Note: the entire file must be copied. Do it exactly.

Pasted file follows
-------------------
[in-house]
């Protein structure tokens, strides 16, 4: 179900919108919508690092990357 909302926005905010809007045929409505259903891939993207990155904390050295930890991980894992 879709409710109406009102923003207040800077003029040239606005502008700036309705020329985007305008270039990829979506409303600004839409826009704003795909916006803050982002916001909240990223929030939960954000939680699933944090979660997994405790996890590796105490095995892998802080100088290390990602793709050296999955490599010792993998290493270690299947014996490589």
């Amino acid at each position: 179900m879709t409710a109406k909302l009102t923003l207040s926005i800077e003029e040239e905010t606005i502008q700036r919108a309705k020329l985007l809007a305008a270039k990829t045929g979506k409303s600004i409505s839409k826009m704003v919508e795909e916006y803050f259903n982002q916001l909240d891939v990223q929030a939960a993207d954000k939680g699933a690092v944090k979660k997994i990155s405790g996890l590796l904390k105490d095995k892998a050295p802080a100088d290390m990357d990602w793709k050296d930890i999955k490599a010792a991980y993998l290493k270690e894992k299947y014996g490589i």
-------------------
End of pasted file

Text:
[in-house]
């Protein structure tokens, strides 16, 4: 179900919108919508690092990357 909302926005905010809007045929409505259903891939993207990155904390050295930890991980894992 879709409710109406009102923003207040800077003029040239606005502008700036309705020329985007305008270039990829979506409303600004839409826009704003795909916006803050982002916001909240990223929030939960954000939680699933944090979660997994405790996890590796105490095995892998802080100088290390990602793709050296999955490599010792993998290493270690299947014996490589």
């Amino acid at each position: 179900m879709t409710a109406k909302l009102t923003l207040s926005i800077e003029e040239e905010t606005i502008q700036r919108a309705k020329l985007l809007a305008a270039k990829t045929g979506k409303s600004i409505s839409k826009m704003v919508e795909e916006y803050f259903n982002q916001l909240d891939v990223q929030a939960a993207d954000k939680g699933a690092v944090k979660k997994i990155s405790g996890l590796l904390k105490d095995k892998a050295p802080a100088d290390m990357d990602w793709k050296d930890i999955k490599a010792a991980y993998l290493k270690e894992k299947y014996g490589i």